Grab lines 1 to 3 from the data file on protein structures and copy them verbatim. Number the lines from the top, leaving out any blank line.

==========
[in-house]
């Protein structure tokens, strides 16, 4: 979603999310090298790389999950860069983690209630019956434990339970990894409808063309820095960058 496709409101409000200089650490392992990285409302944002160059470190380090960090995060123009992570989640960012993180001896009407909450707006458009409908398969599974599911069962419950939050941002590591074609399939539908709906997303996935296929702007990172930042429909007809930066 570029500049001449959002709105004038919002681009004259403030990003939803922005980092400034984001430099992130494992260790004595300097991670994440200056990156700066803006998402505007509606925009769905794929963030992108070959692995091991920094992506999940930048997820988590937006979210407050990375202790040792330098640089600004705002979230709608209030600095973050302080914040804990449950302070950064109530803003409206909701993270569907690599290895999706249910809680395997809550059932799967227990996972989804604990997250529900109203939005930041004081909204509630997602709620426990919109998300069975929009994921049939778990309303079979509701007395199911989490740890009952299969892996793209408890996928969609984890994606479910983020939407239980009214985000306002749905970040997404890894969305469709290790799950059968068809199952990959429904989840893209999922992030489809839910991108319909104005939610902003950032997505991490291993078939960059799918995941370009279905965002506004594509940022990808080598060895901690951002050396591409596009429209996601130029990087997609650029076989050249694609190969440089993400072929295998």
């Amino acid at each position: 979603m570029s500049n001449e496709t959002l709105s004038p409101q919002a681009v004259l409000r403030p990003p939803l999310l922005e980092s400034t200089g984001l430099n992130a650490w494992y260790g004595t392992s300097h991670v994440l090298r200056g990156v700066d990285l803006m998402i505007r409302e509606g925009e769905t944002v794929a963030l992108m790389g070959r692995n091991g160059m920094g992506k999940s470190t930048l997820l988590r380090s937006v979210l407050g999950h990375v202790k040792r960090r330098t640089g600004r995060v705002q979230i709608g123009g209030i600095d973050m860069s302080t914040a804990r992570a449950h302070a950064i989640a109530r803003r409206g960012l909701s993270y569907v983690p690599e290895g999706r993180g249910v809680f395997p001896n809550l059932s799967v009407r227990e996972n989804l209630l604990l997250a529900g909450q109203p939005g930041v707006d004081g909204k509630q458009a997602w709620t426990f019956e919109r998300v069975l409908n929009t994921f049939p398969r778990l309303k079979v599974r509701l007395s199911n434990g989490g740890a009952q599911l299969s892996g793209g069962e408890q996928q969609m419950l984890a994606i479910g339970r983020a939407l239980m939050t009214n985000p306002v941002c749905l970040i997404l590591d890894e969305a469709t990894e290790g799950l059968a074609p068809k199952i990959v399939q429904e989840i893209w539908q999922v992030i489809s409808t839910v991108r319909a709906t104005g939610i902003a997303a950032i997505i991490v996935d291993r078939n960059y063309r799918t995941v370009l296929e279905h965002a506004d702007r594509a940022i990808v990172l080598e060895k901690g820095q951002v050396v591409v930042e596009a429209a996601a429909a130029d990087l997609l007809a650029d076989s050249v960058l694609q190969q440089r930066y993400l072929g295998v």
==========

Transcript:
[in-house]
């Protein structure tokens, strides 16, 4: 979603999310090298790389999950860069983690209630019956434990339970990894409808063309820095960058 496709409101409000200089650490392992990285409302944002160059470190380090960090995060123009992570989640960012993180001896009407909450707006458009409908398969599974599911069962419950939050941002590591074609399939539908709906997303996935296929702007990172930042429909007809930066 570029500049001449959002709105004038919002681009004259403030990003939803922005980092400034984001430099992130494992260790004595300097991670994440200056990156700066803006998402505007509606925009769905794929963030992108070959692995091991920094992506999940930048997820988590937006979210407050990375202790040792330098640089600004705002979230709608209030600095973050302080914040804990449950302070950064109530803003409206909701993270569907690599290895999706249910809680395997809550059932799967227990996972989804604990997250529900109203939005930041004081909204509630997602709620426990919109998300069975929009994921049939778990309303079979509701007395199911989490740890009952299969892996793209408890996928969609984890994606479910983020939407239980009214985000306002749905970040997404890894969305469709290790799950059968068809199952990959429904989840893209999922992030489809839910991108319909104005939610902003950032997505991490291993078939960059799918995941370009279905965002506004594509940022990808080598060895901690951002050396591409596009429209996601130029990087997609650029076989050249694609190969440089993400072929295998």
């Amino acid at each position: 979603m570029s500049n001449e496709t959002l709105s004038p409101q919002a681009v004259l409000r403030p990003p939803l999310l922005e980092s400034t200089g984001l430099n992130a650490w494992y260790g004595t392992s300097h991670v994440l090298r200056g990156v700066d990285l803006m998402i505007r409302e509606g925009e769905t944002v794929a963030l992108m790389g070959r692995n091991g160059m920094g992506k999940s470190t930048l997820l988590r380090s937006v979210l407050g999950h990375v202790k040792r960090r330098t640089g600004r995060v705002q979230i709608g123009g209030i600095d973050m860069s302080t914040a804990r992570a449950h302070a950064i989640a109530r803003r409206g960012l909701s993270y569907v983690p690599e290895g999706r993180g249910v809680f395997p001896n809550l059932s799967v009407r227990e996972n989804l209630l604990l997250a529900g909450q109203p939005g930041v707006d004081g909204k509630q458009a997602w709620t426990f019956e919109r998300v069975l409908n929009t994921f049939p398969r778990l309303k079979v599974r509701l007395s199911n434990g989490g740890a009952q599911l299969s892996g793209g069962e408890q996928q969609m419950l984890a994606i479910g339970r983020a939407l239980m939050t009214n985000p306002v941002c749905l970040i997404l590591d890894e969305a469709t990894e290790g799950l059968a074609p068809k199952i990959v399939q429904e989840i893209w539908q999922v992030i489809s409808t839910v991108r319909a709906t104005g939610i902003a997303a950032i997505i991490v996935d291993r078939n960059y063309r799918t995941v370009l296929e279905h965002a506004d702007r594509a940022i990808v990172l080598e060895k901690g820095q951002v050396v591409v930042e596009a429209a996601a429909a130029d990087l997609l007809a650029d076989s050249v960058l694609q190969q440089r930066y993400l072929g295998v």